Shack

“And Mary arose in those days, and went into the hill country with haste, into a city of Juda,” Luke 1:39

Her feet were bloody. So, she walked slowly. For most of her trek, the clouds, too, crawled inch-by-inch over the rugged mountain country. The whole way, they were deep blue, threatening rain. On her journey, she passed joggers, sweaty with serious dedication but oblivious to her passing. No one knew her and no one cared to know her. Her feet were cut and her back ached. She was tired and pregnant in the hill country.

Yes, it was true an angel visited her. His wings were drifted snow and his eyes aflame when he told her that the awesome terror of God would overshadow her and she would bear a son even in her virginity. But, he also told her that her cousin Elizabeth was pregnant. “Old Elizabeth?” Mary asked, astounded. After all, her cousin spent most of their family celebrations presiding over a hot stove with her arthritic, spotted hands stirring pots. Yes, the angel assured her, even in her age, Elizabeth would bear a son because with God nothing shall be impossible. And then he disappeared out into the cold February night of clear stars to only the sound of barking dogs and her shocked, shallow breathing.

She was from a small town. And in small towns, they always talk in living rooms and beauty parlors and church vestibules in hushed voices about pregnancies out of wedlock. Of course, no one believed her when she told the story about the message from heaven. Why would they? It was far easier to believe that she’d been fooling around. Worse, it was far easier to believe she’d been raped by a soldier. But, “what a shame,” the women would say to each other as she passed, “What a shame to waste such a life,” and so they added her to prayer chains, the rumor spreading further. Even if nothing was said, they’d silently judge her as she passed. She could feel it. She caught hell in their eyes.

So, she had to get out. She had to leave. She had to take this promised child away, away from those who sat in judgment of her without understanding and who murdered her with words. If Elizabeth’s womb was miraculously fertile in her old age, maybe she would understand, maybe Elizabeth would know. Maybe the pregnant-too-old and the pregnant-too-young would understand each other in the hill country.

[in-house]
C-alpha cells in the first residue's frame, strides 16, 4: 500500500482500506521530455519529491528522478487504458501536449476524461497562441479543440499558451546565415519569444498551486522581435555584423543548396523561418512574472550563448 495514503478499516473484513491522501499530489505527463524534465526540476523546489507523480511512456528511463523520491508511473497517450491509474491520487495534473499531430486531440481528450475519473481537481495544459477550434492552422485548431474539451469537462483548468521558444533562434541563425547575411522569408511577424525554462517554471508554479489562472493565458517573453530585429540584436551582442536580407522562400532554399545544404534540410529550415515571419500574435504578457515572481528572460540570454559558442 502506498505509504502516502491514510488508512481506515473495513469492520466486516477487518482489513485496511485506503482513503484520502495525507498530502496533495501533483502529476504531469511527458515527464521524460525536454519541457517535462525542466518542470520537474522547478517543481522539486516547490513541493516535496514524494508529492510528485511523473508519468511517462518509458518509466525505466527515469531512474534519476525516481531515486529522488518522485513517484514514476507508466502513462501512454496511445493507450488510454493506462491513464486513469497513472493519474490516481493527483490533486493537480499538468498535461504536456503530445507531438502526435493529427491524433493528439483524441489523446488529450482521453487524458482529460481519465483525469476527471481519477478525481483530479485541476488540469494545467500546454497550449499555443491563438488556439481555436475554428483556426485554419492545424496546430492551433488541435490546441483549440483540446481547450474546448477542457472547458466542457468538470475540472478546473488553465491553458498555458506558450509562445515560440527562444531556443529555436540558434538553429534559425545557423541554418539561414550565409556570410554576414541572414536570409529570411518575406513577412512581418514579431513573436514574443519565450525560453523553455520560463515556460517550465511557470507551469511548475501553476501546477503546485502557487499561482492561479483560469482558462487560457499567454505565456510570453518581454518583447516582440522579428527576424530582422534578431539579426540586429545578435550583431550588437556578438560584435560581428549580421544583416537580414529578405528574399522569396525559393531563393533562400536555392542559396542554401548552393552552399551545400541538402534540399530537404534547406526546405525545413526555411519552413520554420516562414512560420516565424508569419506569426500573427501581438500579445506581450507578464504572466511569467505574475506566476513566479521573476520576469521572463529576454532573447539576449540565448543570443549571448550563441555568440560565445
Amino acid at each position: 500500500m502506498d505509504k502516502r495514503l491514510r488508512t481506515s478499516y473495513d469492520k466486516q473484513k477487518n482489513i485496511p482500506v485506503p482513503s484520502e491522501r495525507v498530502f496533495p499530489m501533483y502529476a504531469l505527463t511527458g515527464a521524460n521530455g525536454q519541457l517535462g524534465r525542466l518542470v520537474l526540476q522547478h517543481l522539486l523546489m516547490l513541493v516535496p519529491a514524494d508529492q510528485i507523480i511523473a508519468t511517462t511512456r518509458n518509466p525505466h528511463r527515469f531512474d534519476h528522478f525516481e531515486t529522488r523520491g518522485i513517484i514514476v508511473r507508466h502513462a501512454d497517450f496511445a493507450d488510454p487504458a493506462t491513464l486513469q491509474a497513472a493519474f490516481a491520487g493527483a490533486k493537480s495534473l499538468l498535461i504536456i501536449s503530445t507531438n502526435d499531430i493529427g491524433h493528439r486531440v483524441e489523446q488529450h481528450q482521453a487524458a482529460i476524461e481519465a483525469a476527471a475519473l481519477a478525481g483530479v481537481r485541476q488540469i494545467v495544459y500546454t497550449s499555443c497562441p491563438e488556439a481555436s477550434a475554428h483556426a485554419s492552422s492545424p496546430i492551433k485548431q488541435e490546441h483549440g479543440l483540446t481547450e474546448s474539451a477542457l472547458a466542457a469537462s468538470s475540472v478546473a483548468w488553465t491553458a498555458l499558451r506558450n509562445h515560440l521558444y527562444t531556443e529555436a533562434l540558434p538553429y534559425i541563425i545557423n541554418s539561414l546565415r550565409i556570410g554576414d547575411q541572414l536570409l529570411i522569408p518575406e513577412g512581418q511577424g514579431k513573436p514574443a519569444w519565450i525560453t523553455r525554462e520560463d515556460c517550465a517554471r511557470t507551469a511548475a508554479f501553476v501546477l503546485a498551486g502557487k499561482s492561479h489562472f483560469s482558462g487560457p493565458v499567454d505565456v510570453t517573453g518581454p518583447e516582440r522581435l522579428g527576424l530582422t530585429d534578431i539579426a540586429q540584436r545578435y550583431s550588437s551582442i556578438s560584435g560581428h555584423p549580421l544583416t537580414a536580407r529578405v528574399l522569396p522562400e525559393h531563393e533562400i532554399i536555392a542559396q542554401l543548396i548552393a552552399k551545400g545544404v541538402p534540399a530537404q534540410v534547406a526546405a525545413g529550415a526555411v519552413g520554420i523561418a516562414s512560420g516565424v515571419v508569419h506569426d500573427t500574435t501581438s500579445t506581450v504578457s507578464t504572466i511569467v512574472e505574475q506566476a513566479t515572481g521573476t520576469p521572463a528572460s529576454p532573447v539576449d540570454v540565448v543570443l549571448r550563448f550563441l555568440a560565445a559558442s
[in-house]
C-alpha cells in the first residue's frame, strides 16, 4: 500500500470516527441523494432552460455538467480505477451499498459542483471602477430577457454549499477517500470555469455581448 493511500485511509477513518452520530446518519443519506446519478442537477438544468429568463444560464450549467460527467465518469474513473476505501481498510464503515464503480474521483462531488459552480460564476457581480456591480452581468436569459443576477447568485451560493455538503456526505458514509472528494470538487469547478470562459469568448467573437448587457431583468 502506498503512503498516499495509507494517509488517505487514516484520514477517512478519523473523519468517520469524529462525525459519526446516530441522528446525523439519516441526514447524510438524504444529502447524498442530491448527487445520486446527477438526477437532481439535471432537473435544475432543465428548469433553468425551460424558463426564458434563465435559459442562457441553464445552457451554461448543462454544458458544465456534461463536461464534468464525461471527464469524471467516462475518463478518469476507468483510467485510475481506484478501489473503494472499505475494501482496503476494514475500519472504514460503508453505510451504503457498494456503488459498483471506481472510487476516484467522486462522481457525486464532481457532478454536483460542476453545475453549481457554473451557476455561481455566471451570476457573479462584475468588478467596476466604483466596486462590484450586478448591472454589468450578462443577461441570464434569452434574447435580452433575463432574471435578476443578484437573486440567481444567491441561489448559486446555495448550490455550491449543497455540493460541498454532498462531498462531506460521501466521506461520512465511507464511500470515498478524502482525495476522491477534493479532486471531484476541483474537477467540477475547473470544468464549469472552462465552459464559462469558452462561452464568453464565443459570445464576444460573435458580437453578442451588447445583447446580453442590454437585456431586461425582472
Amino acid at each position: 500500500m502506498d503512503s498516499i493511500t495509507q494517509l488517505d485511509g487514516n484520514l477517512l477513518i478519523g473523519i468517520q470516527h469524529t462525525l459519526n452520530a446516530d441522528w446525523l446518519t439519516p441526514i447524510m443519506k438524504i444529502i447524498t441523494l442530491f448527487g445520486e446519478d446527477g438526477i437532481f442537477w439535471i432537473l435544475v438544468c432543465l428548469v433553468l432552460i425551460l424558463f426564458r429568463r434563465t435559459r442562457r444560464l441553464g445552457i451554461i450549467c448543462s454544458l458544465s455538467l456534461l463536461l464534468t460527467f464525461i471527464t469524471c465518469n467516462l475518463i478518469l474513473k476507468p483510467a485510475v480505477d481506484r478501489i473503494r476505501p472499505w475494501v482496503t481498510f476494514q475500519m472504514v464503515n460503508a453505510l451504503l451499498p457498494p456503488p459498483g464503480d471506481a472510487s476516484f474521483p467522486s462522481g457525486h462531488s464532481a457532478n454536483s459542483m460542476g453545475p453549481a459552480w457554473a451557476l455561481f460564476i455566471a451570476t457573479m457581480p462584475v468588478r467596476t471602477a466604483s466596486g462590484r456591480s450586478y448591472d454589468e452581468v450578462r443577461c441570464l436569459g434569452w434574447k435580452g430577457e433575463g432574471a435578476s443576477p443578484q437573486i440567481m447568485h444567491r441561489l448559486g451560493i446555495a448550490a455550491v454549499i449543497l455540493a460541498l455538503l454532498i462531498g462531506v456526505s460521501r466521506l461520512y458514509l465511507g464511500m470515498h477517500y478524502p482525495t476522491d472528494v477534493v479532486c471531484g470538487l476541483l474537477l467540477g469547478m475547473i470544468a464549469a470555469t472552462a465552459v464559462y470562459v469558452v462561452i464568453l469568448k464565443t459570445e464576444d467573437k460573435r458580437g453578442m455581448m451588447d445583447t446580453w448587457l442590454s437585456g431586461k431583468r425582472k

When she finally arrived, she would remember the scene for the rest of her life, walking up the craggy path where grass and mold grew between the stones to the simple house—no more than a shack, really. For a few moments, those heavy lugubrious clouds moved out of the way and cast patches of gold light in front of her. It was that humid, summer heat, so she stopped, wiped the sweat off her brow, pulled at her shirt and thrust her hands on the back of her hips to steady herself. Her feet were still bleeding. She sighed deeply.

From inside, near the stove, Elizabeth heard the sighed greeting of a pregnant soul, a body wracked with the promises of God. Aged and with protruding belly, Elizabeth slammed the screen door and shouted from from the porch, “Ave Maria! Blessed are thou amongst women and blessed is the fruit of thy womb!” And Elizabeth’s greeting echoed throughout the hill country and down into the streams that ran through the hollers. The trees themselves shuddered at these words and the grass—the grass stood a little taller. All of nature leaned in at this greeting.

Elizabeth continued: “I knew it was you. I knew it was you and I seen you coming. And my baby leapt—oh, how he leapt!—when you sighed!” Elizabeth hurried, running as you’d imagine a pregnant old woman would. And when the young girl felt those gnarled, leathered hands clasp around her back and smelled lavender in Elizabeth’s hair and felt their pregnant bellies touch under that summer canopy in the hill country, the power of God overwhelmed her and she burst into tears.

She spoke out in words unknown, but remembered. In words hidden for a time, but always seen. Words that she had only half-heard for most her life, until they came out of her mouth: “MAGNIFICAT ANIMA MEA DOMINUM.” They didn’t have to be known, for they were knowledge. They didn’t have to be wise words, for they were wisdom. These were powerful words, the type of words she’d never utter again in her life, even when standing at the foot of the cross. But truth flowed from her lips.

And they wept in each other’s arms: no longer from the hills or a small town; no longer too-old or too-young; no longer too poor; no longer judged, categorized and dissected by hateful eyes; no longer empty, weak or forgotten; no longer even pregnant (although children were still in their wombs); they were no longer even women. They wept and saw each other as they knew they had always been: they were nothing but the image of God greeting itself.

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